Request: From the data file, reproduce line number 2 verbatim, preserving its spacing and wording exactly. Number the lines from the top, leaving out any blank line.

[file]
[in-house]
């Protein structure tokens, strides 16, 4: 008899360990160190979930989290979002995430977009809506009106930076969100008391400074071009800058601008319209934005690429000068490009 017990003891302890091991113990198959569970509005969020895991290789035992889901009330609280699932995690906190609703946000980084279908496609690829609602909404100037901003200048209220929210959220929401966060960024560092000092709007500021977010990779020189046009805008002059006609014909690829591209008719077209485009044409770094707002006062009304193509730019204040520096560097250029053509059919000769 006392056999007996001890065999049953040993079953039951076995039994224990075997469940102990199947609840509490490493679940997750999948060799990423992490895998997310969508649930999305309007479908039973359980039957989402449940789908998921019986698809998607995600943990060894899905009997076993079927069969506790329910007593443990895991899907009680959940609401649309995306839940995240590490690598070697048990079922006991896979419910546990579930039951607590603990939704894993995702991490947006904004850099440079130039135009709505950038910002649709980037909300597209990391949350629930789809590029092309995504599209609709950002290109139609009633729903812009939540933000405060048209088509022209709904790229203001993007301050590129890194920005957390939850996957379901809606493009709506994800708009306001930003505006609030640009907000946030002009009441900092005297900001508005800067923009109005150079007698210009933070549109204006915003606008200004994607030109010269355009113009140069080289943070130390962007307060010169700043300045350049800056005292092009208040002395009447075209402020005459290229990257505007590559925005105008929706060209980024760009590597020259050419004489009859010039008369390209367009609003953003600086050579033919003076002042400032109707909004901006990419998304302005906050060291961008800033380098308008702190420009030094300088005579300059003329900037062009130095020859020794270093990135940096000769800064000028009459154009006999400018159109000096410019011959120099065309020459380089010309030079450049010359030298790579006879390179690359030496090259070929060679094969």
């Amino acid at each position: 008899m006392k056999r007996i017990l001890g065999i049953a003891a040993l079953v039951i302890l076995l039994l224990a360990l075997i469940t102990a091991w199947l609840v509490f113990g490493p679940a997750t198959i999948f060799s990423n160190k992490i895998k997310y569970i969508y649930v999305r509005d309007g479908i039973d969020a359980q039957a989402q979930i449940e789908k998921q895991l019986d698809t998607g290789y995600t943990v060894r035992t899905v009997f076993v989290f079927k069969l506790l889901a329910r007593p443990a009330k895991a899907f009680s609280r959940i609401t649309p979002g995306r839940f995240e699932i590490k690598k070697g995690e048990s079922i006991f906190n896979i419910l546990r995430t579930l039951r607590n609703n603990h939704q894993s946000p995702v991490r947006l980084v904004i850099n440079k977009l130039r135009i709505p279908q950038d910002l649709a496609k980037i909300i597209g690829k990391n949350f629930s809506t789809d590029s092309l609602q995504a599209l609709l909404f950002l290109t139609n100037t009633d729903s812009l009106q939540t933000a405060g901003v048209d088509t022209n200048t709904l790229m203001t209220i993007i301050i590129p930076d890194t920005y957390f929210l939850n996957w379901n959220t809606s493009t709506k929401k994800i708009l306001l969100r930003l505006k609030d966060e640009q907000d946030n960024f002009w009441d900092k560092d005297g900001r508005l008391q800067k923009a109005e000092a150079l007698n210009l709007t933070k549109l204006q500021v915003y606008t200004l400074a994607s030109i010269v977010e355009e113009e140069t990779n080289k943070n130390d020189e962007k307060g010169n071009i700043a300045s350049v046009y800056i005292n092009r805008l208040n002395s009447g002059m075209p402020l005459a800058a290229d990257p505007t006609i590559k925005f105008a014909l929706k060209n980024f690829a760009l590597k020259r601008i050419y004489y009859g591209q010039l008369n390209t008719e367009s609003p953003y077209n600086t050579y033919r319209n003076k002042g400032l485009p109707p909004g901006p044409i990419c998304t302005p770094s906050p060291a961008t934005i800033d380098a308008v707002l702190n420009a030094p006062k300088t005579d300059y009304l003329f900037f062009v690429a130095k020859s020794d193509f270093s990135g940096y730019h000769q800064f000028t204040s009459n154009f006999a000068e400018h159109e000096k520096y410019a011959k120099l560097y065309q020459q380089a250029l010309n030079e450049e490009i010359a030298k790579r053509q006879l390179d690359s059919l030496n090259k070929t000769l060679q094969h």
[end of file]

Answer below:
């Protein structure tokens, strides 16, 4: 008899360990160190979930989290979002995430977009809506009106930076969100008391400074071009800058601008319209934005690429000068490009 017990003891302890091991113990198959569970509005969020895991290789035992889901009330609280699932995690906190609703946000980084279908496609690829609602909404100037901003200048209220929210959220929401966060960024560092000092709007500021977010990779020189046009805008002059006609014909690829591209008719077209485009044409770094707002006062009304193509730019204040520096560097250029053509059919000769 006392056999007996001890065999049953040993079953039951076995039994224990075997469940102990199947609840509490490493679940997750999948060799990423992490895998997310969508649930999305309007479908039973359980039957989402449940789908998921019986698809998607995600943990060894899905009997076993079927069969506790329910007593443990895991899907009680959940609401649309995306839940995240590490690598070697048990079922006991896979419910546990579930039951607590603990939704894993995702991490947006904004850099440079130039135009709505950038910002649709980037909300597209990391949350629930789809590029092309995504599209609709950002290109139609009633729903812009939540933000405060048209088509022209709904790229203001993007301050590129890194920005957390939850996957379901809606493009709506994800708009306001930003505006609030640009907000946030002009009441900092005297900001508005800067923009109005150079007698210009933070549109204006915003606008200004994607030109010269355009113009140069080289943070130390962007307060010169700043300045350049800056005292092009208040002395009447075209402020005459290229990257505007590559925005105008929706060209980024760009590597020259050419004489009859010039008369390209367009609003953003600086050579033919003076002042400032109707909004901006990419998304302005906050060291961008800033380098308008702190420009030094300088005579300059003329900037062009130095020859020794270093990135940096000769800064000028009459154009006999400018159109000096410019011959120099065309020459380089010309030079450049010359030298790579006879390179690359030496090259070929060679094969």